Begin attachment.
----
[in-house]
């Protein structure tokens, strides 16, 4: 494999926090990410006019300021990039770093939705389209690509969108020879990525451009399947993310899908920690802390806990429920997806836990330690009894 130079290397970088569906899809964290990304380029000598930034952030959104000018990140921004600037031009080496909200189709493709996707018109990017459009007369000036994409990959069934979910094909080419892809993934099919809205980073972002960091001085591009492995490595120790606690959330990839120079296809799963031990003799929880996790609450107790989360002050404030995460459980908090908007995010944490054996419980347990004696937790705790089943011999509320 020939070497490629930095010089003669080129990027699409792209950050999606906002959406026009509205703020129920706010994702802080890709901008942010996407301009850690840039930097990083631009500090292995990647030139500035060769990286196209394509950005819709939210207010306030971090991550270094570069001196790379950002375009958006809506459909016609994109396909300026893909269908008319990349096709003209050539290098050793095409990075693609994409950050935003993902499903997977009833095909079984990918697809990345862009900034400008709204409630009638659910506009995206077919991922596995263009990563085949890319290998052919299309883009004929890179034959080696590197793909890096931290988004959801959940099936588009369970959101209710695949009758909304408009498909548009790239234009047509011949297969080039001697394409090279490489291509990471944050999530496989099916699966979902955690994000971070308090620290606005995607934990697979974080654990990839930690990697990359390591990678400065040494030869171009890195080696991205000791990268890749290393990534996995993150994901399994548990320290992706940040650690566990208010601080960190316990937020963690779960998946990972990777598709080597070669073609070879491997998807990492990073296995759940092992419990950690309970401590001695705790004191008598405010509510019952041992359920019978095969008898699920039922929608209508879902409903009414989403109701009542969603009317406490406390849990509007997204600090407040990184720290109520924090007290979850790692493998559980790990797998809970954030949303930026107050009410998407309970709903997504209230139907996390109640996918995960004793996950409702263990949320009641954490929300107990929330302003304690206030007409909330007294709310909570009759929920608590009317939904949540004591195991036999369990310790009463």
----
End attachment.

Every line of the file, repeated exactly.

[in-house]
């Protein structure tokens, strides 16, 4: 494999926090990410006019300021990039770093939705389209690509969108020879990525451009399947993310899908920690802390806990429920997806836990330690009894 130079290397970088569906899809964290990304380029000598930034952030959104000018990140921004600037031009080496909200189709493709996707018109990017459009007369000036994409990959069934979910094909080419892809993934099919809205980073972002960091001085591009492995490595120790606690959330990839120079296809799963031990003799929880996790609450107790989360002050404030995460459980908090908007995010944490054996419980347990004696937790705790089943011999509320 020939070497490629930095010089003669080129990027699409792209950050999606906002959406026009509205703020129920706010994702802080890709901008942010996407301009850690840039930097990083631009500090292995990647030139500035060769990286196209394509950005819709939210207010306030971090991550270094570069001196790379950002375009958006809506459909016609994109396909300026893909269908008319990349096709003209050539290098050793095409990075693609994409950050935003993902499903997977009833095909079984990918697809990345862009900034400008709204409630009638659910506009995206077919991922596995263009990563085949890319290998052919299309883009004929890179034959080696590197793909890096931290988004959801959940099936588009369970959101209710695949009758909304408009498909548009790239234009047509011949297969080039001697394409090279490489291509990471944050999530496989099916699966979902955690994000971070308090620290606005995607934990697979974080654990990839930690990697990359390591990678400065040494030869171009890195080696991205000791990268890749290393990534996995993150994901399994548990320290992706940040650690566990208010601080960190316990937020963690779960998946990972990777598709080597070669073609070879491997998807990492990073296995759940092992419990950690309970401590001695705790004191008598405010509510019952041992359920019978095969008898699920039922929608209508879902409903009414989403109701009542969603009317406490406390849990509007997204600090407040990184720290109520924090007290979850790692493998559980790990797998809970954030949303930026107050009410998407309970709903997504209230139907996390109640996918995960004793996950409702263990949320009641954490929300107990929330302003304690206030007409909330007294709310909570009759929920608590009317939904949540004591195991036999369990310790009463």